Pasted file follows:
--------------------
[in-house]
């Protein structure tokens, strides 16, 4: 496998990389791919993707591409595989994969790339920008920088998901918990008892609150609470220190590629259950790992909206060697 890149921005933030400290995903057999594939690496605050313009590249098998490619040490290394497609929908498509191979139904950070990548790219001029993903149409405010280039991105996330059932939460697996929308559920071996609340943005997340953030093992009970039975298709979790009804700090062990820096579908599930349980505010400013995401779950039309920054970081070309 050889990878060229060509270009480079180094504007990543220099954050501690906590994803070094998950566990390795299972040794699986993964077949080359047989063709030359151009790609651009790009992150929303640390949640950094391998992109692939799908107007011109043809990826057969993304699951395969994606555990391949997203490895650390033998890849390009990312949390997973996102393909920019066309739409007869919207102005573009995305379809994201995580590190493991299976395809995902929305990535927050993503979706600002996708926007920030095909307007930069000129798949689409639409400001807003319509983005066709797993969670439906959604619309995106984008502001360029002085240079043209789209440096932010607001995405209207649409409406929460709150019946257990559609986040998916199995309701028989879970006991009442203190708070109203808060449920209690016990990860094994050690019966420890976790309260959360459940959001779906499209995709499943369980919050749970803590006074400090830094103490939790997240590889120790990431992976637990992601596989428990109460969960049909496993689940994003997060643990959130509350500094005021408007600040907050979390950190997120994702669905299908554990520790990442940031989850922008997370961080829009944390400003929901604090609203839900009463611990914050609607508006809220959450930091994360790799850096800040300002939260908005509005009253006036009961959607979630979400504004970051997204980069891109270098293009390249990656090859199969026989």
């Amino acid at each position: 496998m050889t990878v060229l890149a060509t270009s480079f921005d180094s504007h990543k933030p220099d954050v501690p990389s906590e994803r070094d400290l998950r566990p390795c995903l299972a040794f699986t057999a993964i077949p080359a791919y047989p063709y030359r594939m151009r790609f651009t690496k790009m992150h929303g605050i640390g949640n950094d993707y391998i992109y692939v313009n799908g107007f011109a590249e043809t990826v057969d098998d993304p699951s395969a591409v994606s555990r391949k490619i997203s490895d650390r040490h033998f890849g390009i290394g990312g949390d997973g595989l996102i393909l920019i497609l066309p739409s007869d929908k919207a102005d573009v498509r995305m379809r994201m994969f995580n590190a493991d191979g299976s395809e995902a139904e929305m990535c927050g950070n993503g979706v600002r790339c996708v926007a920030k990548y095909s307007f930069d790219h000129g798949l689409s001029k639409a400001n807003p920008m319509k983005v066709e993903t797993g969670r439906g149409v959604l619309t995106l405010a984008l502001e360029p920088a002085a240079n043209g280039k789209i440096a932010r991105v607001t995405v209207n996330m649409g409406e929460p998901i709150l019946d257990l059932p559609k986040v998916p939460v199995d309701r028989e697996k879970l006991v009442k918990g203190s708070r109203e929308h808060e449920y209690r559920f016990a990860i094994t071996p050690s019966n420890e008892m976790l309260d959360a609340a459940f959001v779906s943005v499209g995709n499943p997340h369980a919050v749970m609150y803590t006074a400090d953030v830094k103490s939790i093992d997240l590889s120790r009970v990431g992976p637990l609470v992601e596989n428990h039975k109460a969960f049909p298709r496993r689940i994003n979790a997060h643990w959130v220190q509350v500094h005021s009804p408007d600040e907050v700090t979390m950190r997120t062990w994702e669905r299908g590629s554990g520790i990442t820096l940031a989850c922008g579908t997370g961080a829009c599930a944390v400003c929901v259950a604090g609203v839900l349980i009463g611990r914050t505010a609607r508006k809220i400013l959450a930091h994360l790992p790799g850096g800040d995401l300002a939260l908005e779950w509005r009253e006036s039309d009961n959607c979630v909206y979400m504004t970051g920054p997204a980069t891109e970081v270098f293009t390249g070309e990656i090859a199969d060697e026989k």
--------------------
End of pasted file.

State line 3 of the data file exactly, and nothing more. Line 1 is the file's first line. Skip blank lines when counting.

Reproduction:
């Amino acid at each position: 496998m050889t990878v060229l890149a060509t270009s480079f921005d180094s504007h990543k933030p220099d954050v501690p990389s906590e994803r070094d400290l998950r566990p390795c995903l299972a040794f699986t057999a993964i077949p080359a791919y047989p063709y030359r594939m151009r790609f651009t690496k790009m992150h929303g605050i640390g949640n950094d993707y391998i992109y692939v313009n799908g107007f011109a590249e043809t990826v057969d098998d993304p699951s395969a591409v994606s555990r391949k490619i997203s490895d650390r040490h033998f890849g390009i290394g990312g949390d997973g595989l996102i393909l920019i497609l066309p739409s007869d929908k919207a102005d573009v498509r995305m379809r994201m994969f995580n590190a493991d191979g299976s395809e995902a139904e929305m990535c927050g950070n993503g979706v600002r790339c996708v926007a920030k990548y095909s307007f930069d790219h000129g798949l689409s001029k639409a400001n807003p920008m319509k983005v066709e993903t797993g969670r439906g149409v959604l619309t995106l405010a984008l502001e360029p920088a002085a240079n043209g280039k789209i440096a932010r991105v607001t995405v209207n996330m649409g409406e929460p998901i709150l019946d257990l059932p559609k986040v998916p939460v199995d309701r028989e697996k879970l006991v009442k918990g203190s708070r109203e929308h808060e449920y209690r559920f016990a990860i094994t071996p050690s019966n420890e008892m976790l309260d959360a609340a459940f959001v779906s943005v499209g995709n499943p997340h369980a919050v749970m609150y803590t006074a400090d953030v830094k103490s939790i093992d997240l590889s120790r009970v990431g992976p637990l609470v992601e596989n428990h039975k109460a969960f049909p298709r496993r689940i994003n979790a997060h643990w959130v220190q509350v500094h005021s009804p408007d600040e907050v700090t979390m950190r997120t062990w994702e669905r299908g590629s554990g520790i990442t820096l940031a989850c922008g579908t997370g961080a829009c599930a944390v400003c929901v259950a604090g609203v839900l349980i009463g611990r914050t505010a609607r508006k809220i400013l959450a930091h994360l790992p790799g850096g800040d995401l300002a939260l908005e779950w509005r009253e006036s039309d009961n959607c979630v909206y979400m504004t970051g920054p997204a980069t891109e970081v270098f293009t390249g070309e990656i090859a199969d060697e026989k």